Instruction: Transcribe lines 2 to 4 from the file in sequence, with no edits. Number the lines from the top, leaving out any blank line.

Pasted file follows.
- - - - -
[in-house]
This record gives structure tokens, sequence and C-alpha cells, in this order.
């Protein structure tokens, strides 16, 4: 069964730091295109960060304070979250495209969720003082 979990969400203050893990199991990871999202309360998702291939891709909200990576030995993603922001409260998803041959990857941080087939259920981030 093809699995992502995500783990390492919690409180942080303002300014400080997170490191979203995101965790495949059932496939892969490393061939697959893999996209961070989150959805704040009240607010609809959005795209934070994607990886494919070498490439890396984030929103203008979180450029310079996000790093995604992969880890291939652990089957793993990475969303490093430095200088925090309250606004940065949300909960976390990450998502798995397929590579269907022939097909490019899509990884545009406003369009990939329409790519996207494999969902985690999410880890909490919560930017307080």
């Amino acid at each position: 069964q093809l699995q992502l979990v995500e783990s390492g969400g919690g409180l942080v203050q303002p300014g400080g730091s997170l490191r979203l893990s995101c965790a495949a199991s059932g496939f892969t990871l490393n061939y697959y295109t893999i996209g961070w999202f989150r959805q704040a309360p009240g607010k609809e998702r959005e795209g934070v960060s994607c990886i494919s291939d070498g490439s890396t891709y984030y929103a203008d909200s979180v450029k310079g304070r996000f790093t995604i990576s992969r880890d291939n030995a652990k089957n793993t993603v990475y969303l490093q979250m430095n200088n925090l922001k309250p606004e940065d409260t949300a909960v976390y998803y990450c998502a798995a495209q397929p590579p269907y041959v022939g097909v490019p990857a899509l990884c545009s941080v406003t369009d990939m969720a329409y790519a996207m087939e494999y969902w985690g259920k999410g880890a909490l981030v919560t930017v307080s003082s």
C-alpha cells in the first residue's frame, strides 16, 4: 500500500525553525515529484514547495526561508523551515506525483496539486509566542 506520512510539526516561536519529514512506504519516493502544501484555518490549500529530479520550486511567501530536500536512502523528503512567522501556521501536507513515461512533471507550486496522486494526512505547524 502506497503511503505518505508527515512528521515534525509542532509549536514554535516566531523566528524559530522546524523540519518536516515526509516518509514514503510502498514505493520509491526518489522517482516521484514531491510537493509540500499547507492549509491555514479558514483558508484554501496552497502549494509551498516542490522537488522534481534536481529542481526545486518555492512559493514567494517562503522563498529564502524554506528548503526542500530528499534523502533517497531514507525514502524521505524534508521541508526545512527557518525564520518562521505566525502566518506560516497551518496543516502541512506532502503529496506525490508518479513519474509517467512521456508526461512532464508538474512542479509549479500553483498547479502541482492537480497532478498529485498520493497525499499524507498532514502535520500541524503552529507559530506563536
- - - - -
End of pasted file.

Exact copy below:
This record gives structure tokens, sequence and C-alpha cells, in this order.
């Protein structure tokens, strides 16, 4: 069964730091295109960060304070979250495209969720003082 979990969400203050893990199991990871999202309360998702291939891709909200990576030995993603922001409260998803041959990857941080087939259920981030 093809699995992502995500783990390492919690409180942080303002300014400080997170490191979203995101965790495949059932496939892969490393061939697959893999996209961070989150959805704040009240607010609809959005795209934070994607990886494919070498490439890396984030929103203008979180450029310079996000790093995604992969880890291939652990089957793993990475969303490093430095200088925090309250606004940065949300909960976390990450998502798995397929590579269907022939097909490019899509990884545009406003369009990939329409790519996207494999969902985690999410880890909490919560930017307080």
């Amino acid at each position: 069964q093809l699995q992502l979990v995500e783990s390492g969400g919690g409180l942080v203050q303002p300014g400080g730091s997170l490191r979203l893990s995101c965790a495949a199991s059932g496939f892969t990871l490393n061939y697959y295109t893999i996209g961070w999202f989150r959805q704040a309360p009240g607010k609809e998702r959005e795209g934070v960060s994607c990886i494919s291939d070498g490439s890396t891709y984030y929103a203008d909200s979180v450029k310079g304070r996000f790093t995604i990576s992969r880890d291939n030995a652990k089957n793993t993603v990475y969303l490093q979250m430095n200088n925090l922001k309250p606004e940065d409260t949300a909960v976390y998803y990450c998502a798995a495209q397929p590579p269907y041959v022939g097909v490019p990857a899509l990884c545009s941080v406003t369009d990939m969720a329409y790519a996207m087939e494999y969902w985690g259920k999410g880890a909490l981030v919560t930017v307080s003082s």